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Keanu Reeves steals the show in “Brawn: The Impossible Formula 1 Story” review.


How can you make your sports documentary stand out among the many shows highlighting impressive athletic achievements every week? Disney’s latest four-part series follows a motor racing team’s journey from obscurity to competing for the sport’s top prize, with a surprising choice in host: Keanu Reeves! This show offers a special element to boost its buzz and popularity. Have you watched Brawn: The Impossible Formula 1 Story yet? The one with Keanu Reeves?

When each episode begins, Reeves appears dramatically from the darkness, but his interviewing skills with athletes are average. He is a distracting, but not harmful, presence as the unbelievable story of the title is recounted. In the 2009 Formula One racing season, the underestimated Honda team was supposed to be led by cunning pit boss Ross Brawn and polished CEO Nick Fry. However, after the worldwide financial crash, Honda abandoned their F1 operations, putting their participation in jeopardy. Brawn and Fry were able to buy out the team for only £1 and emerge as a new team, Brawn GP.

Brawn GP had a significantly smaller budget in comparison to its top competitors. However, during the qualifying round for the first race of the 2009 season, McLaren, Ferrari, and other teams quickly realized that something was amiss. This was due to a clever aerodynamic innovation known as the “double diffuser,” which gave the Brawn car a significant advantage on the track. Brawn GP’s driver, Jenson Button, not only won the race but went on to win five out of the next six races. Chaos erupted as a team that was once considered an underdog became the favorite for the championship title, causing other teams to try and take them down. They attempted to do so by accusing the double diffuser of violating the sport’s regulations. Meanwhile, Brawn GP struggled to stay afloat, constantly fighting for sponsorship funds that were nowhere near the level of their competitors.

As contracts are finalized, hearings are organized and betrayals occur, the limitations of F1 as a sport pose challenges for the documentary. Rarely does the outcome of a race depend solely on the skill of the driver: the competitive aspect is overshadowed by the business, politics and intricate technicalities of car design. The decision to have Reeves as a presenter is likely an attempt to attract a non-F1 audience, but it is only those who are already fans of the sport who will be interested in the specific details of how Brawn GP emerged as the lead contender – and the significant amount of money involved in F1 makes it difficult to see Brawn’s success as a true underdog victory, as the series tries to portray it. While they did defy the odds, in the world of F1 that simply means they had slightly less millions of pounds compared to their competitors.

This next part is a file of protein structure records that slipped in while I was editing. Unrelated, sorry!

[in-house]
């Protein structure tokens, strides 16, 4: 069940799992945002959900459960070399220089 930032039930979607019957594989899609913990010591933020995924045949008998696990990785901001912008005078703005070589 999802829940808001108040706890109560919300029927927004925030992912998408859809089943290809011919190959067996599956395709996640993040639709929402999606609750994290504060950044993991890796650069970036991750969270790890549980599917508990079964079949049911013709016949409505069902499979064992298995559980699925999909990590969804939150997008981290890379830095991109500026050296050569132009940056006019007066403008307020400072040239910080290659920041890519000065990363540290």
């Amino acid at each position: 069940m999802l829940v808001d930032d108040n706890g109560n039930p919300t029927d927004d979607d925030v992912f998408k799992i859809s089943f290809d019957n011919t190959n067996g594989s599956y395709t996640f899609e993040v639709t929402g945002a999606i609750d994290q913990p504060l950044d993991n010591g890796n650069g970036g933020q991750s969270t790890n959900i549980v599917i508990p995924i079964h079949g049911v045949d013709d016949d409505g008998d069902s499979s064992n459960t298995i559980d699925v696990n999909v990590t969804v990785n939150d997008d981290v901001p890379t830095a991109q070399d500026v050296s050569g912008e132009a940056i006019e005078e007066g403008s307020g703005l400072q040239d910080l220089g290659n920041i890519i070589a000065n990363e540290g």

Reeves is present in the story to add a human element. He has many endearing mannerisms that may be considered unprofessional by other interviewers, but are not seen as offensive. If a interviewee makes a slightly controversial statement, Reeves covers his mouth with his hand, resembling a young child who has just heard a naughty word. However, he also does not shy away from using profanity in front of highly respected individuals in the sports world. At one point, Reeves addresses Nick Fry and says, “And so you walk in that room with Ross, and they’re like, what the fuck?”

The actor’s inexperience as an interrogator is evident, but he is able to get his interviewees to reveal more. He frequently poses emotional questions, such as how they felt about their actions, rather than just asking what they did. This, coupled with the overwhelming experience of meeting Keanu Reeves, may explain why many of the motor-racing elite become emotional and struggle to maintain composure while reliving their most intense moments.

It takes a few episodes to adjust to the strong presence of Keanu Reeves in the show. Luckily, by that point, a compelling sports story unfolds that can stand on its own. In the latter half of the season, the charismatic Button, who is leading the championship but no longer has the best car due to every vehicle now having a double diffuser, makes mistakes due to his aggressive driving style. Meanwhile, his teammate, the determined Brazilian Rubens Barrichello, starts to catch up to him. The climax of the season is one of those F1 moments where victory depends on psychology rather than technology: a flustered Button must dig deep and find something extra within himself as he prepares for the second-to-last race in Brazil, which is Barrichello’s home turf.

The program cleverly decides to include Button’s backstory at this particular moment. It reveals how Button has spent his entire life trying to earn the approval of his late father, John, who passed away in 2014. As he recalls the day in Brazil that held so much significance, Button becomes emotional and shares his story with Keanu Reeves.

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  • The inspiring F1 tale, Brawn: The Impossible Story, can now be found on Disney+.

Source: theguardian.com